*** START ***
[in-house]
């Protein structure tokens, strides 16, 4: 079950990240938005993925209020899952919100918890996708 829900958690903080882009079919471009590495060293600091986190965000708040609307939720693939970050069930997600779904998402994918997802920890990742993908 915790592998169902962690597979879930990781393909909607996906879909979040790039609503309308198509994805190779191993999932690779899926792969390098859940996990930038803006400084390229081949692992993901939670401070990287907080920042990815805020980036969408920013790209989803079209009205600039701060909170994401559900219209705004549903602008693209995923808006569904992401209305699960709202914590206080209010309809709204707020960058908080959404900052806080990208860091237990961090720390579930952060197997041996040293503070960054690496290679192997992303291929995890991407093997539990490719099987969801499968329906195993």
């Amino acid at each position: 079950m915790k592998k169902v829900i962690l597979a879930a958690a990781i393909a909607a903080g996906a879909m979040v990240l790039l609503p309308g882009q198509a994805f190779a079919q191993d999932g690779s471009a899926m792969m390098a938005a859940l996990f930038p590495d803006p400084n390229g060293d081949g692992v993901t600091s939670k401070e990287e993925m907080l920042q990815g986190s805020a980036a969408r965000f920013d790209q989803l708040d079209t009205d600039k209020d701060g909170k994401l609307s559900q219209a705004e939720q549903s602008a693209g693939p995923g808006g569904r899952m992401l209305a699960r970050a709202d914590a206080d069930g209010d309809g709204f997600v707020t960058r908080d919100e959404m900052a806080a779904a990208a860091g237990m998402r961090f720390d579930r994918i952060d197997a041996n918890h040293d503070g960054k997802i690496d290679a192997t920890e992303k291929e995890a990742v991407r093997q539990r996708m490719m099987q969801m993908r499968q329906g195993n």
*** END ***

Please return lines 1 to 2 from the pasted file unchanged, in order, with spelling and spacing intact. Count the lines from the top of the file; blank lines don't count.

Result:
[in-house]
């Protein structure tokens, strides 16, 4: 079950990240938005993925209020899952919100918890996708 829900958690903080882009079919471009590495060293600091986190965000708040609307939720693939970050069930997600779904998402994918997802920890990742993908 915790592998169902962690597979879930990781393909909607996906879909979040790039609503309308198509994805190779191993999932690779899926792969390098859940996990930038803006400084390229081949692992993901939670401070990287907080920042990815805020980036969408920013790209989803079209009205600039701060909170994401559900219209705004549903602008693209995923808006569904992401209305699960709202914590206080209010309809709204707020960058908080959404900052806080990208860091237990961090720390579930952060197997041996040293503070960054690496290679192997992303291929995890991407093997539990490719099987969801499968329906195993």